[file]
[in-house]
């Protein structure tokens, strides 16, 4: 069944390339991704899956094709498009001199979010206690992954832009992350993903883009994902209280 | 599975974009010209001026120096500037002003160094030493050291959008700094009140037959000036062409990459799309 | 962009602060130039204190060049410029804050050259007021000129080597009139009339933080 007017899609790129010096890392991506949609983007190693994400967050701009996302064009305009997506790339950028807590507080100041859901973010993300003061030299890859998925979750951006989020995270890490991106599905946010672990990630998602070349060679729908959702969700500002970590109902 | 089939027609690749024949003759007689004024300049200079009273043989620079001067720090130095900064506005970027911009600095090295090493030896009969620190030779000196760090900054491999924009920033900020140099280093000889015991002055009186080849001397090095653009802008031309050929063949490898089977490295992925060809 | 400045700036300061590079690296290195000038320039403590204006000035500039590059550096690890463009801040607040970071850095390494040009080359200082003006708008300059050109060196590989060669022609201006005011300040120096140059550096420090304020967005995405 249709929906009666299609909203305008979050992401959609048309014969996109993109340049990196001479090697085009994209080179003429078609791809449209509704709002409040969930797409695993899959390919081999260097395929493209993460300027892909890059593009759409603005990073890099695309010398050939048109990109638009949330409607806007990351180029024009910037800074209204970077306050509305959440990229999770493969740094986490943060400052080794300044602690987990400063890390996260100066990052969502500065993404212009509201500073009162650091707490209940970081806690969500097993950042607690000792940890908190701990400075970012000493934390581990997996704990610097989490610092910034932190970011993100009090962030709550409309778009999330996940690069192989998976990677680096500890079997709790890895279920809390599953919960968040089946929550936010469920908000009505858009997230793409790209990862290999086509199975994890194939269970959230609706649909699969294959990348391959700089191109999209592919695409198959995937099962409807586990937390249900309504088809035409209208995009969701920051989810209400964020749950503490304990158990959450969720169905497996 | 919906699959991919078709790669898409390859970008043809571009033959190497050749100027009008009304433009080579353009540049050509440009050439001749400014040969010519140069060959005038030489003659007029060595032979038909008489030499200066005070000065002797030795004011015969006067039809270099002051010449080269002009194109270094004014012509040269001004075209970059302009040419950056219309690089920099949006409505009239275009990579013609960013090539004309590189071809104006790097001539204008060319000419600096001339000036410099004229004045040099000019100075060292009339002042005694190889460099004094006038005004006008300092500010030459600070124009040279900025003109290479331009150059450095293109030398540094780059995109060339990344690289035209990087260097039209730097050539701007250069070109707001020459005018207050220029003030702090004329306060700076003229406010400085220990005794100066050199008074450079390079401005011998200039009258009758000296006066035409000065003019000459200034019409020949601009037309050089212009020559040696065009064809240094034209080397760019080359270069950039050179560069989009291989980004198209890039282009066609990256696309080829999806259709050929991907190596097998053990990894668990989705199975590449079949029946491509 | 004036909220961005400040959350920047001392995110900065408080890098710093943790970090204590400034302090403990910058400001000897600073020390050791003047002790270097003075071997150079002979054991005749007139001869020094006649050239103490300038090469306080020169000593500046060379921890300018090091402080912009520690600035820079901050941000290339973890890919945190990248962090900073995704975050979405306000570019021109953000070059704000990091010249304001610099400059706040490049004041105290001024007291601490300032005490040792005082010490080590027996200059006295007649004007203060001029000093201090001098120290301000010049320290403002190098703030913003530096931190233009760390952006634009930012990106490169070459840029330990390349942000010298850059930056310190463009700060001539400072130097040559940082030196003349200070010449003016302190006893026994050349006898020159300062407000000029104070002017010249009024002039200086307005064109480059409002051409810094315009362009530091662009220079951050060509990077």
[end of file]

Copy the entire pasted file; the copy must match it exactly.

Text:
[in-house]
């Protein structure tokens, strides 16, 4: 069944390339991704899956094709498009001199979010206690992954832009992350993903883009994902209280 | 599975974009010209001026120096500037002003160094030493050291959008700094009140037959000036062409990459799309 | 962009602060130039204190060049410029804050050259007021000129080597009139009339933080 007017899609790129010096890392991506949609983007190693994400967050701009996302064009305009997506790339950028807590507080100041859901973010993300003061030299890859998925979750951006989020995270890490991106599905946010672990990630998602070349060679729908959702969700500002970590109902 | 089939027609690749024949003759007689004024300049200079009273043989620079001067720090130095900064506005970027911009600095090295090493030896009969620190030779000196760090900054491999924009920033900020140099280093000889015991002055009186080849001397090095653009802008031309050929063949490898089977490295992925060809 | 400045700036300061590079690296290195000038320039403590204006000035500039590059550096690890463009801040607040970071850095390494040009080359200082003006708008300059050109060196590989060669022609201006005011300040120096140059550096420090304020967005995405 249709929906009666299609909203305008979050992401959609048309014969996109993109340049990196001479090697085009994209080179003429078609791809449209509704709002409040969930797409695993899959390919081999260097395929493209993460300027892909890059593009759409603005990073890099695309010398050939048109990109638009949330409607806007990351180029024009910037800074209204970077306050509305959440990229999770493969740094986490943060400052080794300044602690987990400063890390996260100066990052969502500065993404212009509201500073009162650091707490209940970081806690969500097993950042607690000792940890908190701990400075970012000493934390581990997996704990610097989490610092910034932190970011993100009090962030709550409309778009999330996940690069192989998976990677680096500890079997709790890895279920809390599953919960968040089946929550936010469920908000009505858009997230793409790209990862290999086509199975994890194939269970959230609706649909699969294959990348391959700089191109999209592919695409198959995937099962409807586990937390249900309504088809035409209208995009969701920051989810209400964020749950503490304990158990959450969720169905497996 | 919906699959991919078709790669898409390859970008043809571009033959190497050749100027009008009304433009080579353009540049050509440009050439001749400014040969010519140069060959005038030489003659007029060595032979038909008489030499200066005070000065002797030795004011015969006067039809270099002051010449080269002009194109270094004014012509040269001004075209970059302009040419950056219309690089920099949006409505009239275009990579013609960013090539004309590189071809104006790097001539204008060319000419600096001339000036410099004229004045040099000019100075060292009339002042005694190889460099004094006038005004006008300092500010030459600070124009040279900025003109290479331009150059450095293109030398540094780059995109060339990344690289035209990087260097039209730097050539701007250069070109707001020459005018207050220029003030702090004329306060700076003229406010400085220990005794100066050199008074450079390079401005011998200039009258009758000296006066035409000065003019000459200034019409020949601009037309050089212009020559040696065009064809240094034209080397760019080359270069950039050179560069989009291989980004198209890039282009066609990256696309080829999806259709050929991907190596097998053990990894668990989705199975590449079949029946491509 | 004036909220961005400040959350920047001392995110900065408080890098710093943790970090204590400034302090403990910058400001000897600073020390050791003047002790270097003075071997150079002979054991005749007139001869020094006649050239103490300038090469306080020169000593500046060379921890300018090091402080912009520690600035820079901050941000290339973890890919945190990248962090900073995704975050979405306000570019021109953000070059704000990091010249304001610099400059706040490049004041105290001024007291601490300032005490040792005082010490080590027996200059006295007649004007203060001029000093201090001098120290301000010049320290403002190098703030913003530096931190233009760390952006634009930012990106490169070459840029330990390349942000010298850059930056310190463009700060001539400072130097040559940082030196003349200070010449003016302190006893026994050349006898020159300062407000000029104070002017010249009024002039200086307005064109480059409002051409810094315009362009530091662009220079951050060509990077």